Fall Sports Are Finally Here
School has started back up, which means a lot of children and families are already thinking about fall sports. Especially in varsity sports, many of the teams have already had their tryouts, and have probably been conditioning all summer in preparation for the intense competitions ahead. This is exciting for many students, but there are also many who will avoid sports entirely. Why is this? Obvious differences in personality aside, many students feel as though they are too clumsy to “make the cut.” There are many potential causes for this, but did you know that vision disorders are among them? Two vision disorders which affect visual tracking, an important skill in many sports, are amblyopia and strabismus.
Strabismus occurs when the two eyes do not physically fixate on the same point, resulting in one eye appearing to be “turned” out, in, up or down. The two disorders can occur simultaneously, with strabismus being the cause of amblyopia (known as strabismic amblyopia). However, the presence of strabismus does not imply the presence of amblyopia, and vice versa. Sometimes, even if a child suffers from strabismus, it may be that the eye turn is so small that it is not noticeable by a visual examination.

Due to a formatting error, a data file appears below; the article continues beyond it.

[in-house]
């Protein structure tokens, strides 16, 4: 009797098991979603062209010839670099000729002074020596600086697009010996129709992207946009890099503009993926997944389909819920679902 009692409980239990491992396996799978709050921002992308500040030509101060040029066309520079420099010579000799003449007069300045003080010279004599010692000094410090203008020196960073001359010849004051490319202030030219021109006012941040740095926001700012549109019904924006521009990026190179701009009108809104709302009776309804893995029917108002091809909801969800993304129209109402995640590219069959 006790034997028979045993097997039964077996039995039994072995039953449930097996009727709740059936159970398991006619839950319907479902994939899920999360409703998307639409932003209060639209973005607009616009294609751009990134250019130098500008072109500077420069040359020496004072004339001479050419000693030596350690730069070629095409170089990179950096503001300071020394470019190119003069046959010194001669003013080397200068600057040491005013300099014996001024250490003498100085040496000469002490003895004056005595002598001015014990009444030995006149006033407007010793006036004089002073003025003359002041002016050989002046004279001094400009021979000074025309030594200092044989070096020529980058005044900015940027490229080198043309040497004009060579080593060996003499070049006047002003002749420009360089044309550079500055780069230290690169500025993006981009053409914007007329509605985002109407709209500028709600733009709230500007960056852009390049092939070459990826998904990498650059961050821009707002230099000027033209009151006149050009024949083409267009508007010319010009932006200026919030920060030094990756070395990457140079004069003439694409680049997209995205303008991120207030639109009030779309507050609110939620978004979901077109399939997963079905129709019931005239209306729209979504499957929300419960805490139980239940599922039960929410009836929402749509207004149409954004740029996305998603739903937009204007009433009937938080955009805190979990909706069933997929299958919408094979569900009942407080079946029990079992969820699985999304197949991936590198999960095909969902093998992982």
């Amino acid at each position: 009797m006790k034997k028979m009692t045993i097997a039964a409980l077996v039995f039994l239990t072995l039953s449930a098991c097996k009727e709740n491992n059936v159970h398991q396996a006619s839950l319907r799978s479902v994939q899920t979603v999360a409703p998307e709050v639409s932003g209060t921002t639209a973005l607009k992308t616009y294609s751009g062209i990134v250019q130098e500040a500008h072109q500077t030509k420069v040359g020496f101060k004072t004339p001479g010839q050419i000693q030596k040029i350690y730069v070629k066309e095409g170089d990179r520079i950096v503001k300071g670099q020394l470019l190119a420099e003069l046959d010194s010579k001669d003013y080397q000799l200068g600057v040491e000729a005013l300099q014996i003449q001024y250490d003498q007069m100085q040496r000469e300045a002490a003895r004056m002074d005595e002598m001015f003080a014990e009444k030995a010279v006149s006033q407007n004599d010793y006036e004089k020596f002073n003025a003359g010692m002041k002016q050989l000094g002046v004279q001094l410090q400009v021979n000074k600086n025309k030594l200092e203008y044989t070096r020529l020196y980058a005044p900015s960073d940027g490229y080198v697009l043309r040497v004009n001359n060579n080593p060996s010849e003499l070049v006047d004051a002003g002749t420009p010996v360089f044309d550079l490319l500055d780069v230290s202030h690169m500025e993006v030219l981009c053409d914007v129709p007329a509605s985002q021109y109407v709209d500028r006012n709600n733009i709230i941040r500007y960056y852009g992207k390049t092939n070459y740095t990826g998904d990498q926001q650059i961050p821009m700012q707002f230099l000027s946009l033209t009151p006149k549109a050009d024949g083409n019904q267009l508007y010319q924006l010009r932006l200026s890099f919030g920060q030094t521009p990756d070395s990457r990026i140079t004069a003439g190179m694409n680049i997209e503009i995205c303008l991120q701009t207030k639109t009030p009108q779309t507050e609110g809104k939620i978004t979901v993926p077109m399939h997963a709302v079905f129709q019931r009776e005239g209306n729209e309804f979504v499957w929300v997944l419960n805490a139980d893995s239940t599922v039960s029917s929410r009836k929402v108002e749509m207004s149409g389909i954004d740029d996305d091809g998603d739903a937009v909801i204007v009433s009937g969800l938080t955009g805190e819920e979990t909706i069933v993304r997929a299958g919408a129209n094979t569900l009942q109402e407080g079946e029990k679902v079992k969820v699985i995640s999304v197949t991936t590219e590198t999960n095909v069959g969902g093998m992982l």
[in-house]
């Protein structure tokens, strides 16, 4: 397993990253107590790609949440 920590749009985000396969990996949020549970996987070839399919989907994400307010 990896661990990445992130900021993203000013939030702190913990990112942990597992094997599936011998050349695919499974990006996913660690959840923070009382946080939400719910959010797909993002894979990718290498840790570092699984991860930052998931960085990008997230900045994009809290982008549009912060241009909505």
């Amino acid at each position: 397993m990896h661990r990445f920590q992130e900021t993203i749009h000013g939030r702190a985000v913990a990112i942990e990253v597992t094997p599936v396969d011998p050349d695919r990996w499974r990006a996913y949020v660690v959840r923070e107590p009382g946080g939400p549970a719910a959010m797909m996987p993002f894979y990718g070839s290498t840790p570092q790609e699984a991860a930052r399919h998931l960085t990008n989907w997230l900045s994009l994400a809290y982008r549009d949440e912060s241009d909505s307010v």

While strabismus describes a physical “eye turn,” amblyopia describes the condition where the brain suppresses or ignores information coming from one eye, resulting in uneven visual acuity and, in extreme cases, blindness in one eye. Either disorder can negatively impact stereoscopy, or the ability to see in three dimensions. Without stereoscopy, depth perception and hand-eye coordination suffer in a sports setting.
Issues in visual acuity are often the first vision problems to be noticed by parents, as “20/20” acuity screenings are often part of a sport physical and are occasionally required by the school for all students. However, when there still seems to be a visual problem in the child, even after testing yields a “20/20” result or the proper lenses are prescribed, a vision disorder should be your next suspect. A vision disorder, left untreated, can affect a student’s academics as well as their sports performance. If you believe you or your child may have a vision disorder, help is available. Don’t wait. A behavioral eye examination can determine the nature and cause of the disorder and allow for a corrective procedure plan to be developed.
Contact our office to at 703-753-9777 to learn more about the benefits of Virginia Vision Therapy Center sports vision training and to schedule your sports vision evaluation today.
For more information on sports vision training, please visit https://virginiavisiontherapycenter.com/sports-vision-training/